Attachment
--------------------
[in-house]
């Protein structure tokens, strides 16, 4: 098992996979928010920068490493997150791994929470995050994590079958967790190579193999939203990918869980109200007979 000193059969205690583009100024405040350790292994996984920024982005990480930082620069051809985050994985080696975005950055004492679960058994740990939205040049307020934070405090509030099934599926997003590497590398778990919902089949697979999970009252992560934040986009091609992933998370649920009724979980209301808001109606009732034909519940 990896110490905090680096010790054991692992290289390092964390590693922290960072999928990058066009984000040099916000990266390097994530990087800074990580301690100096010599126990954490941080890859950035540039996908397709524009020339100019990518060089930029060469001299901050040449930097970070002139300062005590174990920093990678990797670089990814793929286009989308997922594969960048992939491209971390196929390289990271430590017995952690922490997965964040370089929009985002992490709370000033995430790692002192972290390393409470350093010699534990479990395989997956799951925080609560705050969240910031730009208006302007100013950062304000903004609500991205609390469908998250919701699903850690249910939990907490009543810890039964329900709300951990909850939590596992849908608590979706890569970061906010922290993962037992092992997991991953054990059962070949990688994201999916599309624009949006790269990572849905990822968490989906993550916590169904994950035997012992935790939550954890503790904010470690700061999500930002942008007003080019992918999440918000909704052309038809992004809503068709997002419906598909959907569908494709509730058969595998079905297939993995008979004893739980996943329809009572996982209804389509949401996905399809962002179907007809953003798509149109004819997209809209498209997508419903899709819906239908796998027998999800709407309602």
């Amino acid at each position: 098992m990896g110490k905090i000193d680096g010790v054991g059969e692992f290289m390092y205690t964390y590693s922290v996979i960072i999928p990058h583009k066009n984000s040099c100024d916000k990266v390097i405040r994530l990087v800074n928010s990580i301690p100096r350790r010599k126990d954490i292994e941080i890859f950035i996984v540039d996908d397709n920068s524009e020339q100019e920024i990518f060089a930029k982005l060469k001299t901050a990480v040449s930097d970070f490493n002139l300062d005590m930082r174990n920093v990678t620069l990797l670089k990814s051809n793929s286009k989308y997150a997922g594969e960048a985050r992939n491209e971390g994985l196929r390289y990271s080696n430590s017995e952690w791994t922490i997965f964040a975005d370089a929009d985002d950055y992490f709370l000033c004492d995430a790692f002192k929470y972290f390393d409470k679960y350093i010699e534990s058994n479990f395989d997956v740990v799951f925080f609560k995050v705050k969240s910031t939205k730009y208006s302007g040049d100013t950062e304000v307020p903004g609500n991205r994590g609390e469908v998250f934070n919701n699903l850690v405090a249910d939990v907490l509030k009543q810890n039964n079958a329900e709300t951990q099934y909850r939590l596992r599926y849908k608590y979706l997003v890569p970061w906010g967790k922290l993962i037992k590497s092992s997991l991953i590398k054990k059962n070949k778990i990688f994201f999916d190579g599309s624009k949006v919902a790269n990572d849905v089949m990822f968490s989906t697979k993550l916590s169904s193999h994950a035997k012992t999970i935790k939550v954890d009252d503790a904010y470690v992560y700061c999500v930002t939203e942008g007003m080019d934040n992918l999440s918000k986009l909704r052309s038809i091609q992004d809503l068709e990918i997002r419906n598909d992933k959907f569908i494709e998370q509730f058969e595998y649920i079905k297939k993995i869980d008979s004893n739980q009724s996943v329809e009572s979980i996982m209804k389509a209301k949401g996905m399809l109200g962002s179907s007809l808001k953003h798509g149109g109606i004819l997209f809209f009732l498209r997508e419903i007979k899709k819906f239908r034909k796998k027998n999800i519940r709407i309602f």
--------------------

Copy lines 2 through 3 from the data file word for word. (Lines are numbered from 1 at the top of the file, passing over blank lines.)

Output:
């Protein structure tokens, strides 16, 4: 098992996979928010920068490493997150791994929470995050994590079958967790190579193999939203990918869980109200007979 000193059969205690583009100024405040350790292994996984920024982005990480930082620069051809985050994985080696975005950055004492679960058994740990939205040049307020934070405090509030099934599926997003590497590398778990919902089949697979999970009252992560934040986009091609992933998370649920009724979980209301808001109606009732034909519940 990896110490905090680096010790054991692992290289390092964390590693922290960072999928990058066009984000040099916000990266390097994530990087800074990580301690100096010599126990954490941080890859950035540039996908397709524009020339100019990518060089930029060469001299901050040449930097970070002139300062005590174990920093990678990797670089990814793929286009989308997922594969960048992939491209971390196929390289990271430590017995952690922490997965964040370089929009985002992490709370000033995430790692002192972290390393409470350093010699534990479990395989997956799951925080609560705050969240910031730009208006302007100013950062304000903004609500991205609390469908998250919701699903850690249910939990907490009543810890039964329900709300951990909850939590596992849908608590979706890569970061906010922290993962037992092992997991991953054990059962070949990688994201999916599309624009949006790269990572849905990822968490989906993550916590169904994950035997012992935790939550954890503790904010470690700061999500930002942008007003080019992918999440918000909704052309038809992004809503068709997002419906598909959907569908494709509730058969595998079905297939993995008979004893739980996943329809009572996982209804389509949401996905399809962002179907007809953003798509149109004819997209809209498209997508419903899709819906239908796998027998999800709407309602």
């Amino acid at each position: 098992m990896g110490k905090i000193d680096g010790v054991g059969e692992f290289m390092y205690t964390y590693s922290v996979i960072i999928p990058h583009k066009n984000s040099c100024d916000k990266v390097i405040r994530l990087v800074n928010s990580i301690p100096r350790r010599k126990d954490i292994e941080i890859f950035i996984v540039d996908d397709n920068s524009e020339q100019e920024i990518f060089a930029k982005l060469k001299t901050a990480v040449s930097d970070f490493n002139l300062d005590m930082r174990n920093v990678t620069l990797l670089k990814s051809n793929s286009k989308y997150a997922g594969e960048a985050r992939n491209e971390g994985l196929r390289y990271s080696n430590s017995e952690w791994t922490i997965f964040a975005d370089a929009d985002d950055y992490f709370l000033c004492d995430a790692f002192k929470y972290f390393d409470k679960y350093i010699e534990s058994n479990f395989d997956v740990v799951f925080f609560k995050v705050k969240s910031t939205k730009y208006s302007g040049d100013t950062e304000v307020p903004g609500n991205r994590g609390e469908v998250f934070n919701n699903l850690v405090a249910d939990v907490l509030k009543q810890n039964n079958a329900e709300t951990q099934y909850r939590l596992r599926y849908k608590y979706l997003v890569p970061w906010g967790k922290l993962i037992k590497s092992s997991l991953i590398k054990k059962n070949k778990i990688f994201f999916d190579g599309s624009k949006v919902a790269n990572d849905v089949m990822f968490s989906t697979k993550l916590s169904s193999h994950a035997k012992t999970i935790k939550v954890d009252d503790a904010y470690v992560y700061c999500v930002t939203e942008g007003m080019d934040n992918l999440s918000k986009l909704r052309s038809i091609q992004d809503l068709e990918i997002r419906n598909d992933k959907f569908i494709e998370q509730f058969e595998y649920i079905k297939k993995i869980d008979s004893n739980q009724s996943v329809e009572s979980i996982m209804k389509a209301k949401g996905m399809l109200g962002s179907s007809l808001k953003h798509g149109g109606i004819l997209f809209f009732l498209r997508e419903i007979k899709k819906f239908r034909k796998k027998n999800i519940r709407i309602f």